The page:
Slow achievement causes concern

9th May 1997 at 01:00
Classroom education has suffered from massive expansion in work-based training, according to the verdict of inspectors from the Further Education Funding Council on one of the biggest providers of so-called franchise courses.

But inspectors praised staff at Halton College in Cheshire for their range of courses. The college, famous for its national training deal with supermarket giant Tesco and other high-profile deals, has developed a web of training across the length and breadth of Britain.

Long-distance courses, franchised out to employers and private trainers, have been greeted with deep scepticism by many in further education, who argue that quality can suffer. And inspectors sounded a warning over Halton's franchise work, reporting that workplace trainees were slow to achieve qualifications.

The inspectors said: "Rapid expansion of the dispersed provision has had some adverse effects on curriculum provision in the college. A majority of the curriculum areas inspected were judged to have some weaknesses in curriculum delivery.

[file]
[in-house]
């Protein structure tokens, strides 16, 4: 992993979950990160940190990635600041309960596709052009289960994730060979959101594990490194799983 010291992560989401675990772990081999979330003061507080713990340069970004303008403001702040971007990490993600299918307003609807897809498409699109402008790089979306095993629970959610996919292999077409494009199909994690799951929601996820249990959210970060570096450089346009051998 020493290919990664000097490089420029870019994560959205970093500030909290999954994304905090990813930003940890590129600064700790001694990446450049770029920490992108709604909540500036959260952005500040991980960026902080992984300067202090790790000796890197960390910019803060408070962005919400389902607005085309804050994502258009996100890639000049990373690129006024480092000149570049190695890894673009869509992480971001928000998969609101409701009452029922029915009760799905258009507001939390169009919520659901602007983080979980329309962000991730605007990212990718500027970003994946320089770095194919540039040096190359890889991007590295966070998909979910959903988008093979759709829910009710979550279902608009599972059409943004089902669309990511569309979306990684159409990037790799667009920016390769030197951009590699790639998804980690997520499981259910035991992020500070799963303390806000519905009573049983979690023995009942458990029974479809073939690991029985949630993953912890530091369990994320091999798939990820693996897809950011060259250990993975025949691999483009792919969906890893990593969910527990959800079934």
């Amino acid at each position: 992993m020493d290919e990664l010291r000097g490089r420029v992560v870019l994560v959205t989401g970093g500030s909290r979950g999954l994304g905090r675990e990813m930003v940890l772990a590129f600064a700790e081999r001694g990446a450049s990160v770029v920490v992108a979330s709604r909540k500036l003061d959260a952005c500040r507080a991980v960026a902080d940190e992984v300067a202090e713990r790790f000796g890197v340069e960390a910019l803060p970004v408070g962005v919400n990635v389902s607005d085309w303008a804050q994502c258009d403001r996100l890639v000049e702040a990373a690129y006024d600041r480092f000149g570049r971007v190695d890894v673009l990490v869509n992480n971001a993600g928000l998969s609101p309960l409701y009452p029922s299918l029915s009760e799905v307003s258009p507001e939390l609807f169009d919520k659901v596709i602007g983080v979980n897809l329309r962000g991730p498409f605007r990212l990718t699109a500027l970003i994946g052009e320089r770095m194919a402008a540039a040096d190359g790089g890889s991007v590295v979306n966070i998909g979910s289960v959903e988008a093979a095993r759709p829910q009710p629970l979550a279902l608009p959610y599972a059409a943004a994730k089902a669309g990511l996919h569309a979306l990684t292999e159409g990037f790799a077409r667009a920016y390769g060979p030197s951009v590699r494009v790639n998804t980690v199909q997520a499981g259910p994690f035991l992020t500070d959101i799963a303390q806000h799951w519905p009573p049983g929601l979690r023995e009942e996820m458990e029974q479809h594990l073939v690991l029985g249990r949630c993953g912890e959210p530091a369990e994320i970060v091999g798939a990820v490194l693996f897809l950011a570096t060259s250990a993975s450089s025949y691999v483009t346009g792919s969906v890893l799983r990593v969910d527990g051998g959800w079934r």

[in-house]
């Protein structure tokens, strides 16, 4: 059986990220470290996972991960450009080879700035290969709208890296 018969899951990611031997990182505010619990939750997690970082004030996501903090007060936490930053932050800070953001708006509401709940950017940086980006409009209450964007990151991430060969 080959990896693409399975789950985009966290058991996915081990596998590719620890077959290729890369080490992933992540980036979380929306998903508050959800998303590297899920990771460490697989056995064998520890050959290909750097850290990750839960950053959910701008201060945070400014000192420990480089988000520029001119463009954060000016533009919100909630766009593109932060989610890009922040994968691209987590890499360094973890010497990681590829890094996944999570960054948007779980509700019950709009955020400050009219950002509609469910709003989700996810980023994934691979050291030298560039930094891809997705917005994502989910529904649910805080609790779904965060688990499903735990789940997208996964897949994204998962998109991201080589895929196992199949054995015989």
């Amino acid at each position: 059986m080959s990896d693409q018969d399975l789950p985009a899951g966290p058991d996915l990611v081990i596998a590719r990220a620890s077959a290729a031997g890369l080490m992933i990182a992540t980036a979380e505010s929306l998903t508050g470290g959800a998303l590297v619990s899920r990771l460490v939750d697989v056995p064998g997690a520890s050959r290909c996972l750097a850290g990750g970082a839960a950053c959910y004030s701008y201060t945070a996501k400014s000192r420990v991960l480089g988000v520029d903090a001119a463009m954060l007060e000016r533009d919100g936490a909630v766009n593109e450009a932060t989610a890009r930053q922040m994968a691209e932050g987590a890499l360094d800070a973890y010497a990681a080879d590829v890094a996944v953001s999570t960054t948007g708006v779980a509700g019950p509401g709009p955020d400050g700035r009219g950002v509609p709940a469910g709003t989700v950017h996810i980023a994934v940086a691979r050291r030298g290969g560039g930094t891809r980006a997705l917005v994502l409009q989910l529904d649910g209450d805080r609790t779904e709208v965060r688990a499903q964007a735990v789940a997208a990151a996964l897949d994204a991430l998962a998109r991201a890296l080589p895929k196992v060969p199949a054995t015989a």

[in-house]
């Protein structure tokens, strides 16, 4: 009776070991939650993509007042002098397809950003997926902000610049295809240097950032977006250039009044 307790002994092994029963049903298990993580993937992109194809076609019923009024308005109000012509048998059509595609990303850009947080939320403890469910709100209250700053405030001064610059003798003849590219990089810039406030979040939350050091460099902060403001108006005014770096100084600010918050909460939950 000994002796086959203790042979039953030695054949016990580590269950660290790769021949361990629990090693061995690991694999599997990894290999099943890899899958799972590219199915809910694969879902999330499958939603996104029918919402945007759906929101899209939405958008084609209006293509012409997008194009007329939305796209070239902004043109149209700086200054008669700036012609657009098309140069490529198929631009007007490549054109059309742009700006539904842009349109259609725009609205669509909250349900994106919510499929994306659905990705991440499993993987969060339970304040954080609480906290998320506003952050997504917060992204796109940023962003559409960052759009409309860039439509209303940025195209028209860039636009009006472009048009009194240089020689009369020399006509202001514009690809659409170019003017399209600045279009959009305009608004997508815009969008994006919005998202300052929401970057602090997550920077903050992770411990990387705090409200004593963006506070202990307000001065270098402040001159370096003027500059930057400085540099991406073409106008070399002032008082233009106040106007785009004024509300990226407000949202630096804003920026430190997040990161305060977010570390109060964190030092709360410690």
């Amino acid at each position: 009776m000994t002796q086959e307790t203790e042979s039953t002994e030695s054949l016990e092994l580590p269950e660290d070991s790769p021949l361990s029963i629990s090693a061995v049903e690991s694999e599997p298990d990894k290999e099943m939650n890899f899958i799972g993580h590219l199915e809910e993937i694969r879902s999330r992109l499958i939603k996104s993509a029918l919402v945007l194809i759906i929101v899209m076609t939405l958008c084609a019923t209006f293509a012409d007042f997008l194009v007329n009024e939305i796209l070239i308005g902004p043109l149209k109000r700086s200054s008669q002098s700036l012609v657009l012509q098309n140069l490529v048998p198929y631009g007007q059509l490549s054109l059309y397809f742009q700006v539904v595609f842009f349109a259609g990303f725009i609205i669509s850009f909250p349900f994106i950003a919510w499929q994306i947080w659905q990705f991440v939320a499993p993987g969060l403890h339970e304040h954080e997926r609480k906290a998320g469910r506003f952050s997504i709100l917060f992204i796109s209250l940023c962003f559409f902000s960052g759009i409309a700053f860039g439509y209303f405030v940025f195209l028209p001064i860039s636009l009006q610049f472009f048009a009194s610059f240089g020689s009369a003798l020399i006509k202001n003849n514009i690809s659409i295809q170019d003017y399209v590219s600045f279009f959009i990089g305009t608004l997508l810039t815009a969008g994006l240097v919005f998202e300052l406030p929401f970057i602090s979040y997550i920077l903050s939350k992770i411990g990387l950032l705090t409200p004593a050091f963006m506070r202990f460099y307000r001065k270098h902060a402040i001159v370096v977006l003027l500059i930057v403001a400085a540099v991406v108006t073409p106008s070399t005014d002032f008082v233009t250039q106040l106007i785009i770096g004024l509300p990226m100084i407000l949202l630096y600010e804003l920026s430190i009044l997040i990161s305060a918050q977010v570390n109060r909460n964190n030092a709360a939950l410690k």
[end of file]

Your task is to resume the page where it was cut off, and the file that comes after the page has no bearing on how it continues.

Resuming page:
"The thinking which informs the dispersed developments has so far had limited impact on provision in the college. For example, links with industry are rarely used in the design of college-based courses.

"Many students in dispersed provision take a great deal of time to achieve their qualifications, even taking into account difficulties associated with work-based provision.

"The slow achievement of qualifications is a cause for concern in many areas. For example, from a cohort of 865 candidates who started NVQ level 1 in cleaning building interiors in May 1995, only 16 per cent had achieved their qualifications by October 1996.

On many business courses the rate at which students achieve their qualification is slow and, on some courses, the number of students withdrawing is high.

"The college can demonstrate that, in many cases, the reasons for students withdrawing from the course are because of their employers' actions.

However, even when these figures are excluded from the analysis, results are poor. Only 10 per cent of those enrolled between November 1994 and November 1995 have achieved an NVQ level 1 or 2 catering qualification."

The report comes ahead of a Further Education Funding Council study into the quality of franchised courses across the college sector and at the height of an inquiry into the principle of franchising.

Conservative Ministers ordered the study, due to be published this summer, but it will fall on to the desks of a Labour administration which will rely heavily on commissioned courses to fulfil both its "Welfare to Work" and "University for Industry" commitments.

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